Chelsea Flower Show 2019

The Chelsea Flower Show is the key event in the horticultural calendar and one of, if not, the most famous flower and garden show in the world. It attracts over 150,000 visitors  including members of the Royal Family as well as celebrities. This year the Duchess of Cambridge has designed a back-to-nature garden whilst the charity that the Duchess of Sussex supports, Camfed, won a gold medal. The Show takes places on the 11 acre land of the Chelsea Royal Hospital, on the Chelsea Embankment. In just 25 days the site transforms from lawn and gravel pathways to an amass of colour with gardens surrounding the main pavilion.

We were approached by representatives of the Greenfingers Charity and Kate Gould Gardens who were creating an accessible garden for the Chelsea Flower Show 2019. Greenfingers is a charity that creates outdoor spaces for a number of children hospices. Since their inception they've created 55 gardens across the country. Their gardens include space where children can play as well as sensory gardens where they can relax and have therapeutic rest. The Charity needed a garden that would be accessible and would include interactive features for children.

Location: London

Status: Complete

Year Completed: 2019

Access lift at The Greenfingers Charity Garden by Kate Gould
The Greenfingers Charity Garden designed by Kate Gould Gardens

Kate was tasked with designing and bringing the concept to life. Kate is a Chelsea gold medal-winning garden designer, however this was her first show garden on the main avenue. The garden would feature an accessible ramp to the lower floor with interactive items throughout the lower level. From the original concept Kate wanted an upper level where visitors could find a new perspective on the garden therefore she needed a way of visitors reaching the upper deck. The original concept of the garden included a water lift. A water lift uses a pump to transfer water into two weights which would then cause the lift to ascend. The concept behind a water lift is incredible however it brings its own unique set of challenges. These are whether it can meet modern health and safety regulation and whether it will stand up to the constant use that the Show demands. After several consultations between Kate Gould Gardens, Access Lifts and independent lift consultants the result was that it would be too challenging to include the water lift design in the garden.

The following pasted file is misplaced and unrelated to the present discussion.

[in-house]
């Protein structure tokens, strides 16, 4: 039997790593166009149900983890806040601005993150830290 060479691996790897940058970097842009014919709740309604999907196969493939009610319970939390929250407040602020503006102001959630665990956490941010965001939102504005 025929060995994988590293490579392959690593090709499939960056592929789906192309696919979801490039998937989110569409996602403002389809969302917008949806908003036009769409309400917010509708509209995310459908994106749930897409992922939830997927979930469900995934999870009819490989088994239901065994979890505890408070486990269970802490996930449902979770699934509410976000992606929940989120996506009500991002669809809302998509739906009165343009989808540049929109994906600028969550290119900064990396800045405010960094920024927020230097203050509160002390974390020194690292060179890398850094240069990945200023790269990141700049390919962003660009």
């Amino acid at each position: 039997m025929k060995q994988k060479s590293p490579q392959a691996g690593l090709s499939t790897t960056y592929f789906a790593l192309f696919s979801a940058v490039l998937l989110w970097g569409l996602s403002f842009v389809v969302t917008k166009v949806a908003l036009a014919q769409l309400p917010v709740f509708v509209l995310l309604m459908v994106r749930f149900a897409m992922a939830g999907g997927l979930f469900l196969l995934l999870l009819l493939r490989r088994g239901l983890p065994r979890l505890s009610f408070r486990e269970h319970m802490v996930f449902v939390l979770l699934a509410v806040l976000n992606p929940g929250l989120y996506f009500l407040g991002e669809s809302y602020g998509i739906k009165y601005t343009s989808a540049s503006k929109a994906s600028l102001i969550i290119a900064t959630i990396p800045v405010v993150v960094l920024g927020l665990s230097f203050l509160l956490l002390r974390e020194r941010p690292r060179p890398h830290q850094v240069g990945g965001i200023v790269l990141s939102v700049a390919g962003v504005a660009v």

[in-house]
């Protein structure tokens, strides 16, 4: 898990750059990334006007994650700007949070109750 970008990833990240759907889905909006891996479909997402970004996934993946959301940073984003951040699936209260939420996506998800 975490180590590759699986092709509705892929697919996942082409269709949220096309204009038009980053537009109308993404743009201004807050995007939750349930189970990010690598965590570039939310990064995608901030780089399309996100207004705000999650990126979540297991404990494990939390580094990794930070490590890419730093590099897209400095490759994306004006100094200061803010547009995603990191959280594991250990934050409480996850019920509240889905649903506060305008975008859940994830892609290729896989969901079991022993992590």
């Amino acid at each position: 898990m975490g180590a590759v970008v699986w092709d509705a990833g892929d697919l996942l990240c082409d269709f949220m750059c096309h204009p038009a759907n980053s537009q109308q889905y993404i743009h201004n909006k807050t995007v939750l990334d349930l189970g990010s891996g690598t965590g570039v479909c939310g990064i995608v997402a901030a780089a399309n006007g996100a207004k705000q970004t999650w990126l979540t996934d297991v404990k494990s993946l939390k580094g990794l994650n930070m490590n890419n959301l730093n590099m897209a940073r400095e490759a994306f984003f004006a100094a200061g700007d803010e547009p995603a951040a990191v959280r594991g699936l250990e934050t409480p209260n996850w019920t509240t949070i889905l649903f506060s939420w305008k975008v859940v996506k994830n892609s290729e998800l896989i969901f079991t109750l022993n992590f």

The lift in the Greenfingers Charity Garden at the Chelsea Flower Show 2019
The first garden at RHS Chelsea to feature a disabled access lift

The Greenfingers Charity Garden would be the first garden in the Show's history to feature a lift. The lift is an open platform that travels 2.8 metres to the upper deck, enclosed by a fully glazed shaft. The lift didn't require a pit so there is a small ramp on the platform. At Kate's request the lift was sprayed Emerald Green (RAL 6001). When we first saw the lift after it had been sprayed we thought that it could be too much. However once installed the lift blended perfectly into the lush garden. The whole garden was completed within the 25 day limit. Once the Chelsea Flower Show 2019 officially opened, the garden (and lift) was in constant use. The Monday of the Show, reserved for the press and VIPs, saw many celebrities inspecting the garden and using the lift to get to the upper deck. Much of the BBC's coverage took place on the upper level of the garden due to its viewpoint over a large proportion of main avenue. On Tuesday Kate was awarded a silver-gilt medal for her effort. An incredible achievement for the first garden at RHS Chelsea with a lift.

The Greenfingers Charity Garden at the Chelsea Flower Show 2019

For more information about lifts like the one above call us on 0800 65 252 65 or email us

The Newt in Somerset

Hadspen House was built in the late 17th century and is situated in East Somerset. The Grade II* listed building has undergone many transformations in its time and now the main house as well as the surrounding outbuildings and lodges have been renovated into a luxury country hotel. The Newt in Somerset boasts 35 rooms from converted stable blocks to a loft in the main house. In addition to the rooms, there are a number of other attractions on the estate. The spa is located a short walk up the driveway from the main house. It features various treatment rooms, a pool and even a mud chamber. The restaurant, attached to the main house, features a complete sloped glass ceiling combining the original Georgian house with state of the art modern style. It serves food from their kitchen garden which you can see while enjoying breakfast, lunch or dinner. They even produce venison from the estate's deer park, making sure as much produce as possible is gathered from the local area. The estate also features 3000 strong apple tree orchards with its very own cider press where guests can see the whole process from pressing the apples to enjoying the cider.